“(500) Days of Summer” Hasn’t Aged That Well

On the Valentine’s Day of its tenth anniversary, we look back on the romantic flick that inadvertently defined a generation of carefully curated twee.

It’s officially been ten years since Joseph Gordon-Levitt’s Tom Hansen fell in love with Zooey Deschanel’s Summer Finn over a shared elevator ride and a startlingly mutual adoration for The Smiths. Well, startling to Tom: “You like The Smiths?” he asks, boyishly awestruck while Summer laughs, sings along to “There Is a Light That Never Goes Out,” and leaves him muttering “holy shit” under his breath. Truly the beginning of any deeply stylized infatuation: an over-projection of cliché common interests leading to some sort of desperately wrought and woefully underdeveloped “she gets me” feeling.  

But, as the tagline for the indie hit based on writer Scott Neustadter’s own heartache goes, this is a story which is not a love story. (500) Days of Summer was supposedly intended as a deconstruction of what it means to fall for someone, project onto them, and in Gordon-Levitt’s own words, star in a self-conscious tale devoid of dramatic irony about it. Which, of course, makes the film’s long-lasting cultural legacy most ironic of all.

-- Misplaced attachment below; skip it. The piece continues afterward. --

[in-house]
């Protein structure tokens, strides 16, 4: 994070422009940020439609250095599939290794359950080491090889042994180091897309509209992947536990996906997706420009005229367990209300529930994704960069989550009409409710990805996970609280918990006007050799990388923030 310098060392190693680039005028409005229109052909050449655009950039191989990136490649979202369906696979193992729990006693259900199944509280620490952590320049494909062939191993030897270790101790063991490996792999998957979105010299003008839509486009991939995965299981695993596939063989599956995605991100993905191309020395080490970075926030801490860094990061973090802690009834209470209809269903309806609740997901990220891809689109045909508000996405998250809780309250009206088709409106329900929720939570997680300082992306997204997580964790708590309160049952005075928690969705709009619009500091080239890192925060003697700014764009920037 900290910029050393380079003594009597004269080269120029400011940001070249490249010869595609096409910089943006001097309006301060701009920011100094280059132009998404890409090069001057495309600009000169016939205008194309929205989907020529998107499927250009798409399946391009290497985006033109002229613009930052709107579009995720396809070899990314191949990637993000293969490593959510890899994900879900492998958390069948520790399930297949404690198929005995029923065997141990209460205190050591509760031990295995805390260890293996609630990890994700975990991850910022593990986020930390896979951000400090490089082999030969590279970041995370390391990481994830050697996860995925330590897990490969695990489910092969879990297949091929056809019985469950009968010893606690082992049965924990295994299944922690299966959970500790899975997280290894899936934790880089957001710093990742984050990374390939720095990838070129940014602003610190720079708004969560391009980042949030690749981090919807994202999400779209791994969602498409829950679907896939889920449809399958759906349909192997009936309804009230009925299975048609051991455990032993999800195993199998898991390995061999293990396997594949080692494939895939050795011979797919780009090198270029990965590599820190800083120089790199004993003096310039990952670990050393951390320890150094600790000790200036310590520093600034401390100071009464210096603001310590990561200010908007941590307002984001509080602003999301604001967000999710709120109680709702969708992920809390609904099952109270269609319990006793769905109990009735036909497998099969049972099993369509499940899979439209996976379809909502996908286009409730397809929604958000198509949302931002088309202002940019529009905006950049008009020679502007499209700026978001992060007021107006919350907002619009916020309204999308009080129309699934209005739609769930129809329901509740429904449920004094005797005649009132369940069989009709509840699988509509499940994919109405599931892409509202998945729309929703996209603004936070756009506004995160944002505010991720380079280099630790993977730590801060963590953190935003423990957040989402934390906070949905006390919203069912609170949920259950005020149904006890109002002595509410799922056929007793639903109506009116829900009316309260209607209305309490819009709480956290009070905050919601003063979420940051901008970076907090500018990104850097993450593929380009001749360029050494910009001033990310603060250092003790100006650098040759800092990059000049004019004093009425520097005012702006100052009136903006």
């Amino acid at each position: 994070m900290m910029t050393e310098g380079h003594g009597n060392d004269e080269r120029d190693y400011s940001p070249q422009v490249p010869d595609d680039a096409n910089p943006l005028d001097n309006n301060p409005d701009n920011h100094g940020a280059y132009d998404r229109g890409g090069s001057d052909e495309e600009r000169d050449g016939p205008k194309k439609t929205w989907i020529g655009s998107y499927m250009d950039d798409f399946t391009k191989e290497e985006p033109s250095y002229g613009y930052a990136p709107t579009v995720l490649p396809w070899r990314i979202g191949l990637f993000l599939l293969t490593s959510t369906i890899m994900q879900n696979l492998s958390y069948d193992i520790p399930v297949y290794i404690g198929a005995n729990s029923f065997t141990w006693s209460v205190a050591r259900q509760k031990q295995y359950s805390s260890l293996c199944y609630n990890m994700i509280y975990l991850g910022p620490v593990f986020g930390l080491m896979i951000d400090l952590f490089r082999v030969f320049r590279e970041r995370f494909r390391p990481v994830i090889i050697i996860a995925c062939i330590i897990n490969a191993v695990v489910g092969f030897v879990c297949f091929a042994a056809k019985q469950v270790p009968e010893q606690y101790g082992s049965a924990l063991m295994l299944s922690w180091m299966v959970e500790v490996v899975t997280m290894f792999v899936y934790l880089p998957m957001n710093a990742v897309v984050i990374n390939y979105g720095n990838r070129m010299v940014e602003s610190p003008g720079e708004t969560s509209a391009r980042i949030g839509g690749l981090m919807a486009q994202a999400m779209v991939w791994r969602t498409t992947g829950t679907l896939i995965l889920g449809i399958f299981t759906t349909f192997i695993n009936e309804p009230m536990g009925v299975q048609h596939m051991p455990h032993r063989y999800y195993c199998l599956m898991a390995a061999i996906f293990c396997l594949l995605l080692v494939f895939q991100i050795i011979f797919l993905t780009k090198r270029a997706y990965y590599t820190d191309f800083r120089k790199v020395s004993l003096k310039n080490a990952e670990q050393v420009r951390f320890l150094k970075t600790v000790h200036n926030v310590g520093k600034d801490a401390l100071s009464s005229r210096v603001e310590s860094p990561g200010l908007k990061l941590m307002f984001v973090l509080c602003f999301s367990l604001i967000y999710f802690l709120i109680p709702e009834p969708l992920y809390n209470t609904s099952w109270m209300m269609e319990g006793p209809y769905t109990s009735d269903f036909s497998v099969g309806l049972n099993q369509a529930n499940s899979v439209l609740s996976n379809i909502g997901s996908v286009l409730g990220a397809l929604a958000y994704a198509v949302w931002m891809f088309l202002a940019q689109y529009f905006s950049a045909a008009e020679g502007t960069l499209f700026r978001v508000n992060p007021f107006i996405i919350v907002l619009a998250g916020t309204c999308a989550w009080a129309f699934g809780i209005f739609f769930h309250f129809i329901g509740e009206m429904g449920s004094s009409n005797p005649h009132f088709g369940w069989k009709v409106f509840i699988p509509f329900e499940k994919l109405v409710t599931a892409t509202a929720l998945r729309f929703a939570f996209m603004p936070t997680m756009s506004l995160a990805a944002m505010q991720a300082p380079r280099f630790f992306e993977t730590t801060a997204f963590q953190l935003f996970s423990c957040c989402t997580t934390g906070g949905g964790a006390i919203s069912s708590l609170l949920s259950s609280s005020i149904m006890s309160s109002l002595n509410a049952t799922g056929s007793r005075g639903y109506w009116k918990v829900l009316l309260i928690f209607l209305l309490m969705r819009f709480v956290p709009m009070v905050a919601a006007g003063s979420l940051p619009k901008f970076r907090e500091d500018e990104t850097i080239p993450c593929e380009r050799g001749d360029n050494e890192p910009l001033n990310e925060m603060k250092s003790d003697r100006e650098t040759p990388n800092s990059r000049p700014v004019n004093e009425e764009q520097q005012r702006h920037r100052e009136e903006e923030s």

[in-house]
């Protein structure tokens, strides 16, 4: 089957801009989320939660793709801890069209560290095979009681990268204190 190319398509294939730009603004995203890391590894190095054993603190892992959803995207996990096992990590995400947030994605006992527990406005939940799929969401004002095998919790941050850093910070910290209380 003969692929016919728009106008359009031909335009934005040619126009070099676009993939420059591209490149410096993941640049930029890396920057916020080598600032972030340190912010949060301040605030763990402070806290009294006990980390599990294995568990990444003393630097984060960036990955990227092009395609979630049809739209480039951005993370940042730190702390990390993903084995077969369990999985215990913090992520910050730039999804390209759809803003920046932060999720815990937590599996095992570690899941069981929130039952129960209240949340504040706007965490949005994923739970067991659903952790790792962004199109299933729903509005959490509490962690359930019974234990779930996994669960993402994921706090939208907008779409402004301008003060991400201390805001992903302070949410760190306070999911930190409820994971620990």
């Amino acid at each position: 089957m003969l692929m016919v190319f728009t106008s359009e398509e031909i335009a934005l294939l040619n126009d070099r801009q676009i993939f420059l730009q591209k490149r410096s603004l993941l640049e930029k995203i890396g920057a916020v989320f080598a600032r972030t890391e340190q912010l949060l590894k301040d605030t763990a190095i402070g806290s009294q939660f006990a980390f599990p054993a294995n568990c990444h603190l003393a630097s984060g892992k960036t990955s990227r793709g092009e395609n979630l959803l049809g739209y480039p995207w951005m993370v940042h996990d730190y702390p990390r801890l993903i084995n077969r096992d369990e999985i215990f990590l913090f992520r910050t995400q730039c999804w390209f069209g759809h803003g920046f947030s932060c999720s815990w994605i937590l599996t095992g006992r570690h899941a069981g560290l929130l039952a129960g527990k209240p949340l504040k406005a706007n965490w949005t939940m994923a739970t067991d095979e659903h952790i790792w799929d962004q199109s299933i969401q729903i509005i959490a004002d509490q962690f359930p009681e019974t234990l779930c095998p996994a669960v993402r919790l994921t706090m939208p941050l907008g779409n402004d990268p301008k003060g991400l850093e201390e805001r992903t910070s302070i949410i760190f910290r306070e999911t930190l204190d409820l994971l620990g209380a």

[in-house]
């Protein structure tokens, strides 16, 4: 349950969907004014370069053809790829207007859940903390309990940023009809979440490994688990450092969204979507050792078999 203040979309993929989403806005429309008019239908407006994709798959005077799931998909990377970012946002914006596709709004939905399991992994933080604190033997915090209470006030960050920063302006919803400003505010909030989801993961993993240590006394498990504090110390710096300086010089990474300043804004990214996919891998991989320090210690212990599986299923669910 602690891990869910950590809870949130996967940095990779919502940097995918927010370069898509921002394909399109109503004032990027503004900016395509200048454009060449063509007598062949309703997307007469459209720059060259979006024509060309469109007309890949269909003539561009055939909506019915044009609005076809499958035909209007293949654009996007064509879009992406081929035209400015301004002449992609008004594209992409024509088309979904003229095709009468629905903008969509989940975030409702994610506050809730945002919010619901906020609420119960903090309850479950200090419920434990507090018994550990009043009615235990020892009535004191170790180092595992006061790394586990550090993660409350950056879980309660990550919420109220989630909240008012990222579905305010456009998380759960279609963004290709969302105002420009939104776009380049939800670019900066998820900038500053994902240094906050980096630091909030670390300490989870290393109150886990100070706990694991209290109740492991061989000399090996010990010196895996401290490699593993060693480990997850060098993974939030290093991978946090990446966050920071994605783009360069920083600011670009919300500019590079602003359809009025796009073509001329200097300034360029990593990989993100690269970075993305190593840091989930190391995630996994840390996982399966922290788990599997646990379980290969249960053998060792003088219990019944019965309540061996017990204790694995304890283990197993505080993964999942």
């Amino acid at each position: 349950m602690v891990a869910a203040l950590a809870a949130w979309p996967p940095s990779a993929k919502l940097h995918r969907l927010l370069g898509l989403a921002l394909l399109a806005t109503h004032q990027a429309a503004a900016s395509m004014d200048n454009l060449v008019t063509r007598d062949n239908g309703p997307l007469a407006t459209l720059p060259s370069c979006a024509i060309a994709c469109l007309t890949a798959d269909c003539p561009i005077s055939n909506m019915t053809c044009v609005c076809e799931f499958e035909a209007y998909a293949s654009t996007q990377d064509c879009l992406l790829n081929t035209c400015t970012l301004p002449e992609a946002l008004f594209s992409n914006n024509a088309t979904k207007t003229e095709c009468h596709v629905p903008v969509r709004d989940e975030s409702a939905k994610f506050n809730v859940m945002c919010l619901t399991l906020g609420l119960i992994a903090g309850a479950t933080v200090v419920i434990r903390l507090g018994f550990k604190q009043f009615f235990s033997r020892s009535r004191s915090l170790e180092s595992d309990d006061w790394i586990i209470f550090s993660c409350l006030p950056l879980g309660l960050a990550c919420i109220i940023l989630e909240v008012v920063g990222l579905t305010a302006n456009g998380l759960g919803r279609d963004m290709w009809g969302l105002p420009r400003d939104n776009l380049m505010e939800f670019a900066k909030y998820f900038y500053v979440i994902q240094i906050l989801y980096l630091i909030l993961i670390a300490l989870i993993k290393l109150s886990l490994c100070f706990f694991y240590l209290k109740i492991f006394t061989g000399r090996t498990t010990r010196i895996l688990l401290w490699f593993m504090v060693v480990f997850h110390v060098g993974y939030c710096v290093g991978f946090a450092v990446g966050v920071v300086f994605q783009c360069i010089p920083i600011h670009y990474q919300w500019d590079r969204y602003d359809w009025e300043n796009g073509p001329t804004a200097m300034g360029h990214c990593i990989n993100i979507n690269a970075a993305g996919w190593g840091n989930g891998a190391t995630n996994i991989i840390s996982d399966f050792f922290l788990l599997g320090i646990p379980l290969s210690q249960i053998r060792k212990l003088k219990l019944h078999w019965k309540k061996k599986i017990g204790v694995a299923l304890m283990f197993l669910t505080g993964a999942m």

That it wasn’t trying to be the triumphant inheritor of the white hipster romance, à la Zach Braff’s Garden State or Cameron Crowe’s Elizabethtown, makes the ease with which Tom and Summer were seen as successors of the enduring “nice guy” and “manic pixie dream girl” trope a little surprising. It also leaves the film’s shallow whimsy guilty of a crime it didn’t intend to commit. Although the fairy-tale voiceover following the narrative, the interspersal of faux film camera editing in gloomy coming-of-age moments, and Tom and Summer’s own endless aesthetic affectations are all as carefully curated as Tom’s judgement of who Summer is in the end, the furnishings of these two twentysomethings—quirky enough to endear in their premeditated earnestness, just the right amount of shabby in their white liberal chicness—seem only to elicit the exact feeling (500) Days of Summer initially sought to criticize: romanticization.

The “Zooey Deschanel” is featured as a classic hipster haircut in the odd coffee-table book, and inoffensively offensive birthday gift, How To Spot a Hipster by Jeremy Cassar.

According to its record-keeping of a now decidedly less earnest subculture, long layered hair coupled with thick bangs is the most enviable hairdo for those seeking to model themselves on certain indie-cum-mainstream starlets; and according to a suggested search upon googling the film, Deschanel’s style as Summer Finn remains enviable to those who may not recognize latent traces of its sweet eccentricity still alive, a decade later, in the Instagram feeds of craft beer–loving influencers with suspiciously undiverse friendship groups, vintage style bloggers, and elementary school teachers.

It’s just like the bus of endless Summers that Tom imagines in the midst of his “maybe she doesn’t get me at all” heartache; an easily idealized identity in an easily idealized film eventually becomes more symbol than substance. It’s Summer’s deliberately evasive allure—an attempt to distance herself from Tom’s innocuous but persistent charm—which traps her as a mere symbol instead of a real person; to him, and, at first, everyone watching the five hundred days play out.